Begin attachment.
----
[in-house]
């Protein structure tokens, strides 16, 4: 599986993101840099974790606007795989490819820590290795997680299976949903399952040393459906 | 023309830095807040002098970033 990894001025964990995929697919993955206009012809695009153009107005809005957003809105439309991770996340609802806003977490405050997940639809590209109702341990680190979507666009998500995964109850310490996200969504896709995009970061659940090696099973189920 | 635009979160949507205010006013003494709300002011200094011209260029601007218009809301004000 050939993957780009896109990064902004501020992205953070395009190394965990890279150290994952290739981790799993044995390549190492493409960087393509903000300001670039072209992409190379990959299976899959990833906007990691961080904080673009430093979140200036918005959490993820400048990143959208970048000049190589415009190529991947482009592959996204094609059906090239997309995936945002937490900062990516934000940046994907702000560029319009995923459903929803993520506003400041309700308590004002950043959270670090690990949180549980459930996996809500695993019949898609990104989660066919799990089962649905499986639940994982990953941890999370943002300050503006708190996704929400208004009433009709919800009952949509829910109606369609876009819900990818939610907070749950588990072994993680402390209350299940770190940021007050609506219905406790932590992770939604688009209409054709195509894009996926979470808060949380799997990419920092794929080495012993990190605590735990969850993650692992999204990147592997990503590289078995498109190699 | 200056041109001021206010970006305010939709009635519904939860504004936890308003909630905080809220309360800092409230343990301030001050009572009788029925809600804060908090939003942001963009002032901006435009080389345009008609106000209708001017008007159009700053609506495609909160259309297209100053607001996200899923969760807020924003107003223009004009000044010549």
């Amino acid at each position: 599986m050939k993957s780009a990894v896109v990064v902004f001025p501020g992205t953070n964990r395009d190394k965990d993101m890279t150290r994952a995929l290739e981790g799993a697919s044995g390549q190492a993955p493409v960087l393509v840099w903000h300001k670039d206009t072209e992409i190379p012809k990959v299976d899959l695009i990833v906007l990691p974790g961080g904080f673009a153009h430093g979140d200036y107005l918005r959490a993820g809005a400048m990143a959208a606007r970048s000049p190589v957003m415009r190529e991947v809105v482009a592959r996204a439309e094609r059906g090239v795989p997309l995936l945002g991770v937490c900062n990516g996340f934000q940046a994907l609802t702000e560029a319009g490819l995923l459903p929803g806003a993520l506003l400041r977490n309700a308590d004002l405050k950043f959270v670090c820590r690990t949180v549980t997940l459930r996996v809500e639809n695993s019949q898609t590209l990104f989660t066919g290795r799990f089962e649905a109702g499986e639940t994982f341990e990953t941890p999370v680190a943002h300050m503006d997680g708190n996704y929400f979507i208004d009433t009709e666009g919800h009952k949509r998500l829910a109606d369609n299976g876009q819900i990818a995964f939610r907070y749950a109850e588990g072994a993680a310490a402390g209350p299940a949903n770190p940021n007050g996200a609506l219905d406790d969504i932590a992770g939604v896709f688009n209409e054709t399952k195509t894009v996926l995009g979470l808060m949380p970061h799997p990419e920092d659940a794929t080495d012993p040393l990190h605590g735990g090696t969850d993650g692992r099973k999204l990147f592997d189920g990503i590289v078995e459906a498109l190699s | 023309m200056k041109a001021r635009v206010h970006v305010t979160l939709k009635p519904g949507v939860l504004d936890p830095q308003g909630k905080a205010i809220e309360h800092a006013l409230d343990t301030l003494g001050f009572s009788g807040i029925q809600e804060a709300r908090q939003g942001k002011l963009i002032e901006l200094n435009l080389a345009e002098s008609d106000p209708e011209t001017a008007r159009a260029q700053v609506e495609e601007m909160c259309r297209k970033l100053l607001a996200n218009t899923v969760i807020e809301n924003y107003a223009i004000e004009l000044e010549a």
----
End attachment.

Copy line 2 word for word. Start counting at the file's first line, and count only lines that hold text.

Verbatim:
């Protein structure tokens, strides 16, 4: 599986993101840099974790606007795989490819820590290795997680299976949903399952040393459906 | 023309830095807040002098970033 990894001025964990995929697919993955206009012809695009153009107005809005957003809105439309991770996340609802806003977490405050997940639809590209109702341990680190979507666009998500995964109850310490996200969504896709995009970061659940090696099973189920 | 635009979160949507205010006013003494709300002011200094011209260029601007218009809301004000 050939993957780009896109990064902004501020992205953070395009190394965990890279150290994952290739981790799993044995390549190492493409960087393509903000300001670039072209992409190379990959299976899959990833906007990691961080904080673009430093979140200036918005959490993820400048990143959208970048000049190589415009190529991947482009592959996204094609059906090239997309995936945002937490900062990516934000940046994907702000560029319009995923459903929803993520506003400041309700308590004002950043959270670090690990949180549980459930996996809500695993019949898609990104989660066919799990089962649905499986639940994982990953941890999370943002300050503006708190996704929400208004009433009709919800009952949509829910109606369609876009819900990818939610907070749950588990072994993680402390209350299940770190940021007050609506219905406790932590992770939604688009209409054709195509894009996926979470808060949380799997990419920092794929080495012993990190605590735990969850993650692992999204990147592997990503590289078995498109190699 | 200056041109001021206010970006305010939709009635519904939860504004936890308003909630905080809220309360800092409230343990301030001050009572009788029925809600804060908090939003942001963009002032901006435009080389345009008609106000209708001017008007159009700053609506495609909160259309297209100053607001996200899923969760807020924003107003223009004009000044010549």